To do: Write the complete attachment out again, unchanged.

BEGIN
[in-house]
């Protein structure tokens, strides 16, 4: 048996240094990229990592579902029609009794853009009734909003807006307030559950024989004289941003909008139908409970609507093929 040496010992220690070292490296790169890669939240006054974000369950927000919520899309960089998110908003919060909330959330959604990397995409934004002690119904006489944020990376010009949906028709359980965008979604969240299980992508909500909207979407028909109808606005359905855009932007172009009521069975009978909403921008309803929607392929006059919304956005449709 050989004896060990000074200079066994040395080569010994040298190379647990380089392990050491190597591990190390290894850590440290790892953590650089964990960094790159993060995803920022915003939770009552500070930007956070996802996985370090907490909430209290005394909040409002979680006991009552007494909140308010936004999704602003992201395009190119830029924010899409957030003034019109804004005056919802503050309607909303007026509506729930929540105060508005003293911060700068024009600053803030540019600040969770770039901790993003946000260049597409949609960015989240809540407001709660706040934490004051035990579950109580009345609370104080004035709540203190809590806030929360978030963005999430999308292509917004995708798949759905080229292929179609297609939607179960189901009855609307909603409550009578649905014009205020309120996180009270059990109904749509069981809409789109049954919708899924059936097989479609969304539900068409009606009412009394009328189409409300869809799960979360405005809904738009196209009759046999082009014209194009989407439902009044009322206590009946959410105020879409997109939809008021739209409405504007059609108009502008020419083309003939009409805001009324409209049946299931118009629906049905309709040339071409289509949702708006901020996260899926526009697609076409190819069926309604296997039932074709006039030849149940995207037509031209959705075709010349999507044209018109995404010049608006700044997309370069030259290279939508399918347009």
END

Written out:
[in-house]
């Protein structure tokens, strides 16, 4: 048996240094990229990592579902029609009794853009009734909003807006307030559950024989004289941003909008139908409970609507093929 040496010992220690070292490296790169890669939240006054974000369950927000919520899309960089998110908003919060909330959330959604990397995409934004002690119904006489944020990376010009949906028709359980965008979604969240299980992508909500909207979407028909109808606005359905855009932007172009009521069975009978909403921008309803929607392929006059919304956005449709 050989004896060990000074200079066994040395080569010994040298190379647990380089392990050491190597591990190390290894850590440290790892953590650089964990960094790159993060995803920022915003939770009552500070930007956070996802996985370090907490909430209290005394909040409002979680006991009552007494909140308010936004999704602003992201395009190119830029924010899409957030003034019109804004005056919802503050309607909303007026509506729930929540105060508005003293911060700068024009600053803030540019600040969770770039901790993003946000260049597409949609960015989240809540407001709660706040934490004051035990579950109580009345609370104080004035709540203190809590806030929360978030963005999430999308292509917004995708798949759905080229292929179609297609939607179960189901009855609307909603409550009578649905014009205020309120996180009270059990109904749509069981809409789109049954919708899924059936097989479609969304539900068409009606009412009394009328189409409300869809799960979360405005809904738009196209009759046999082009014209194009989407439902009044009322206590009946959410105020879409997109939809008021739209409405504007059609108009502008020419083309003939009409805001009324409209049946299931118009629906049905309709040339071409289509949702708006901020996260899926526009697609076409190819069926309604296997039932074709006039030849149940995207037509031209959705075709010349999507044209018109995404010049608006700044997309370069030259290279939508399918347009």